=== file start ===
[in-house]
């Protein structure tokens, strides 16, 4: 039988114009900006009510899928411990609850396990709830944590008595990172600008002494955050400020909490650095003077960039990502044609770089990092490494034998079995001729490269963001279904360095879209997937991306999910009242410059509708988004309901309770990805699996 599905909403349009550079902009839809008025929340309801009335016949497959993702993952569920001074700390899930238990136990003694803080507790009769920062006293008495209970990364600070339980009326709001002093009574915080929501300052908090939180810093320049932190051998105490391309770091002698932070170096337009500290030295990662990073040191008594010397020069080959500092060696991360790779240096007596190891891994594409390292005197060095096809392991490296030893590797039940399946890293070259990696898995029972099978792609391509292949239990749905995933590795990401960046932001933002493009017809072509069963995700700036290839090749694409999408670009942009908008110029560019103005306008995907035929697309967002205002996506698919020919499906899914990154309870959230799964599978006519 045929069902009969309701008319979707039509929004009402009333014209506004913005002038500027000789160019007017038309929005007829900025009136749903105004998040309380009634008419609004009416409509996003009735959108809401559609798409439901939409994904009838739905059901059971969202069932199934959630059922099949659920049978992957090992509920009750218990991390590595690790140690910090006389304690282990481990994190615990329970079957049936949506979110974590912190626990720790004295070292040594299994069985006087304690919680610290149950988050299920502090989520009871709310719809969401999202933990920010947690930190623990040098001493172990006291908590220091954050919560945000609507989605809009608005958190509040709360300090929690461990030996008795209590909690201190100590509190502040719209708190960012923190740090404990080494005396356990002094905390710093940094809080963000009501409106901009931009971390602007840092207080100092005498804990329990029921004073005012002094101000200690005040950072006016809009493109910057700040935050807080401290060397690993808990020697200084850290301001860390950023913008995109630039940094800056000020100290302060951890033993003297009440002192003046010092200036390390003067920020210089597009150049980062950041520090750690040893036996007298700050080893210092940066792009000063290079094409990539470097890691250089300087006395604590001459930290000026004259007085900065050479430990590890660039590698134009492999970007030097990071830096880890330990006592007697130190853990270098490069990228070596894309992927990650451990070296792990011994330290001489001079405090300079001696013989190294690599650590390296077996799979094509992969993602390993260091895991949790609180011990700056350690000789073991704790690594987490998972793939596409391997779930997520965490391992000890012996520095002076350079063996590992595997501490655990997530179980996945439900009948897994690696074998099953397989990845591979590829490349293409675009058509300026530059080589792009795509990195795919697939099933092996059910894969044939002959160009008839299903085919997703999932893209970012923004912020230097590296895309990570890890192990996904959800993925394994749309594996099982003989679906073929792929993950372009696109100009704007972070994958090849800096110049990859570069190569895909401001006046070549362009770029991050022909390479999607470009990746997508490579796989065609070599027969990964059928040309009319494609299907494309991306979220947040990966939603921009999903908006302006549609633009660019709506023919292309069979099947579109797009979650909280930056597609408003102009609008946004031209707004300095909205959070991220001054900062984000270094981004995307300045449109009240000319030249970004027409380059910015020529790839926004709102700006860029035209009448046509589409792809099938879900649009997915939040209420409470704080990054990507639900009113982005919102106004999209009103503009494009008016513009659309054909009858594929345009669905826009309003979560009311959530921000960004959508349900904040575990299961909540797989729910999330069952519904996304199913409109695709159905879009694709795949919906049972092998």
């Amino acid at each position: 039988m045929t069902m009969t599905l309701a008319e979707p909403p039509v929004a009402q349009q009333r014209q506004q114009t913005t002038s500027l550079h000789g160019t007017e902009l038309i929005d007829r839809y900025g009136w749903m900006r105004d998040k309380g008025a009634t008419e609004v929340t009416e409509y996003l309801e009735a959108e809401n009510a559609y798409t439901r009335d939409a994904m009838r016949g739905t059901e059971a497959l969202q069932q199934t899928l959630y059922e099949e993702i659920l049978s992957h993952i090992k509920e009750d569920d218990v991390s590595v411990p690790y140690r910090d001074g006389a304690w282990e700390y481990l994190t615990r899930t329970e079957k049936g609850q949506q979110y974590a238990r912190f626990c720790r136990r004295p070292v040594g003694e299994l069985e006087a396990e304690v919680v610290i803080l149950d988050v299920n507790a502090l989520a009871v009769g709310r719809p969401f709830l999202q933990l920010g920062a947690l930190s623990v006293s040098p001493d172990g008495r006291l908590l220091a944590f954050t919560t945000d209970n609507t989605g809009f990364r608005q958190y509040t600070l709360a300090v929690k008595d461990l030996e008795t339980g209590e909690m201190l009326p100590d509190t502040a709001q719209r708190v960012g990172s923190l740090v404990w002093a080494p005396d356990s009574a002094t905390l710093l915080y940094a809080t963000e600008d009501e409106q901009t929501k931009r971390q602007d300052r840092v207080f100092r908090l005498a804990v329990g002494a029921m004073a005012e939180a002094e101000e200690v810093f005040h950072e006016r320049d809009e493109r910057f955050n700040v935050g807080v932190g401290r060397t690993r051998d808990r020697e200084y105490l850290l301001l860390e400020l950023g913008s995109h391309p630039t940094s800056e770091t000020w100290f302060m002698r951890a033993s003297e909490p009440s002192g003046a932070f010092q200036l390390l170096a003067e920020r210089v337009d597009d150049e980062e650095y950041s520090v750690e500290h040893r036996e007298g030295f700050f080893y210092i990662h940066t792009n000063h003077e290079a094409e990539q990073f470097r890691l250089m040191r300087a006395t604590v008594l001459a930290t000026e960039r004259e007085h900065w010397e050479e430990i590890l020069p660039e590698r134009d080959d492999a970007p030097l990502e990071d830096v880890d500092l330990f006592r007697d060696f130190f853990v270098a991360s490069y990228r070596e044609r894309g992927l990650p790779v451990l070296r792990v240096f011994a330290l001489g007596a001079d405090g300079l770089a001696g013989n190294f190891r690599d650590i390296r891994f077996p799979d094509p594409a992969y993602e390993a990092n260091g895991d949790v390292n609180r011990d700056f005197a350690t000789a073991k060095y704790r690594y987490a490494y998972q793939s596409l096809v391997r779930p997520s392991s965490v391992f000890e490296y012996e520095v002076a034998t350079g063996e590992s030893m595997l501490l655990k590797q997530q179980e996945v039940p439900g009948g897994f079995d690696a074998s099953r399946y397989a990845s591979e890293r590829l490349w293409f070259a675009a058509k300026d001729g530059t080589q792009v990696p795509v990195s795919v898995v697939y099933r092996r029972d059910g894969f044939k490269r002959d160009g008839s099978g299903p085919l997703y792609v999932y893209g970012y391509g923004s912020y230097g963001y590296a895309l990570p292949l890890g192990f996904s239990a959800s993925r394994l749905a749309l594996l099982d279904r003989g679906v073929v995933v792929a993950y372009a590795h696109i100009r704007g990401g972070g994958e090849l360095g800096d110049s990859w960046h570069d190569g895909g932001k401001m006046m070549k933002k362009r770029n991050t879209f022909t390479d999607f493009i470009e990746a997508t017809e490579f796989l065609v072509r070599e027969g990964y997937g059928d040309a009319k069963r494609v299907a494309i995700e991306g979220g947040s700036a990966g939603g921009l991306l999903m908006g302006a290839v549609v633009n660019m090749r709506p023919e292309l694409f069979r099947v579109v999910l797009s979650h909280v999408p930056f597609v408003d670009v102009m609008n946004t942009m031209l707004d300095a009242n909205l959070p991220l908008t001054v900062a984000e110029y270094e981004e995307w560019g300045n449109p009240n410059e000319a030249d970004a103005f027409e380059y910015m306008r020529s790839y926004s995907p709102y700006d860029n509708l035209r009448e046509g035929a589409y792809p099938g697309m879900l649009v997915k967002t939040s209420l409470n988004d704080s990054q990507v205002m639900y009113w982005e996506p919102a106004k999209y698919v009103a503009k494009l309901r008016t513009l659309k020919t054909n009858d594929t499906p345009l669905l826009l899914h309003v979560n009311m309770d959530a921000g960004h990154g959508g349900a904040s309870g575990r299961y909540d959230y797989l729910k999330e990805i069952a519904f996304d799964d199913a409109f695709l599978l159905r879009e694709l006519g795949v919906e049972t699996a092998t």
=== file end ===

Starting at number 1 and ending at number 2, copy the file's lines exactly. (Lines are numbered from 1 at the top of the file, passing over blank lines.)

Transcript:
[in-house]
């Protein structure tokens, strides 16, 4: 039988114009900006009510899928411990609850396990709830944590008595990172600008002494955050400020909490650095003077960039990502044609770089990092490494034998079995001729490269963001279904360095879209997937991306999910009242410059509708988004309901309770990805699996 599905909403349009550079902009839809008025929340309801009335016949497959993702993952569920001074700390899930238990136990003694803080507790009769920062006293008495209970990364600070339980009326709001002093009574915080929501300052908090939180810093320049932190051998105490391309770091002698932070170096337009500290030295990662990073040191008594010397020069080959500092060696991360790779240096007596190891891994594409390292005197060095096809392991490296030893590797039940399946890293070259990696898995029972099978792609391509292949239990749905995933590795990401960046932001933002493009017809072509069963995700700036290839090749694409999408670009942009908008110029560019103005306008995907035929697309967002205002996506698919020919499906899914990154309870959230799964599978006519 045929069902009969309701008319979707039509929004009402009333014209506004913005002038500027000789160019007017038309929005007829900025009136749903105004998040309380009634008419609004009416409509996003009735959108809401559609798409439901939409994904009838739905059901059971969202069932199934959630059922099949659920049978992957090992509920009750218990991390590595690790140690910090006389304690282990481990994190615990329970079957049936949506979110974590912190626990720790004295070292040594299994069985006087304690919680610290149950988050299920502090989520009871709310719809969401999202933990920010947690930190623990040098001493172990006291908590220091954050919560945000609507989605809009608005958190509040709360300090929690461990030996008795209590909690201190100590509190502040719209708190960012923190740090404990080494005396356990002094905390710093940094809080963000009501409106901009931009971390602007840092207080100092005498804990329990029921004073005012002094101000200690005040950072006016809009493109910057700040935050807080401290060397690993808990020697200084850290301001860390950023913008995109630039940094800056000020100290302060951890033993003297009440002192003046010092200036390390003067920020210089597009150049980062950041520090750690040893036996007298700050080893210092940066792009000063290079094409990539470097890691250089300087006395604590001459930290000026004259007085900065050479430990590890660039590698134009492999970007030097990071830096880890330990006592007697130190853990270098490069990228070596894309992927990650451990070296792990011994330290001489001079405090300079001696013989190294690599650590390296077996799979094509992969993602390993260091895991949790609180011990700056350690000789073991704790690594987490998972793939596409391997779930997520965490391992000890012996520095002076350079063996590992595997501490655990997530179980996945439900009948897994690696074998099953397989990845591979590829490349293409675009058509300026530059080589792009795509990195795919697939099933092996059910894969044939002959160009008839299903085919997703999932893209970012923004912020230097590296895309990570890890192990996904959800993925394994749309594996099982003989679906073929792929993950372009696109100009704007972070994958090849800096110049990859570069190569895909401001006046070549362009770029991050022909390479999607470009990746997508490579796989065609070599027969990964059928040309009319494609299907494309991306979220947040990966939603921009999903908006302006549609633009660019709506023919292309069979099947579109797009979650909280930056597609408003102009609008946004031209707004300095909205959070991220001054900062984000270094981004995307300045449109009240000319030249970004027409380059910015020529790839926004709102700006860029035209009448046509589409792809099938879900649009997915939040209420409470704080990054990507639900009113982005919102106004999209009103503009494009008016513009659309054909009858594929345009669905826009309003979560009311959530921000960004959508349900904040575990299961909540797989729910999330069952519904996304199913409109695709159905879009694709795949919906049972092998």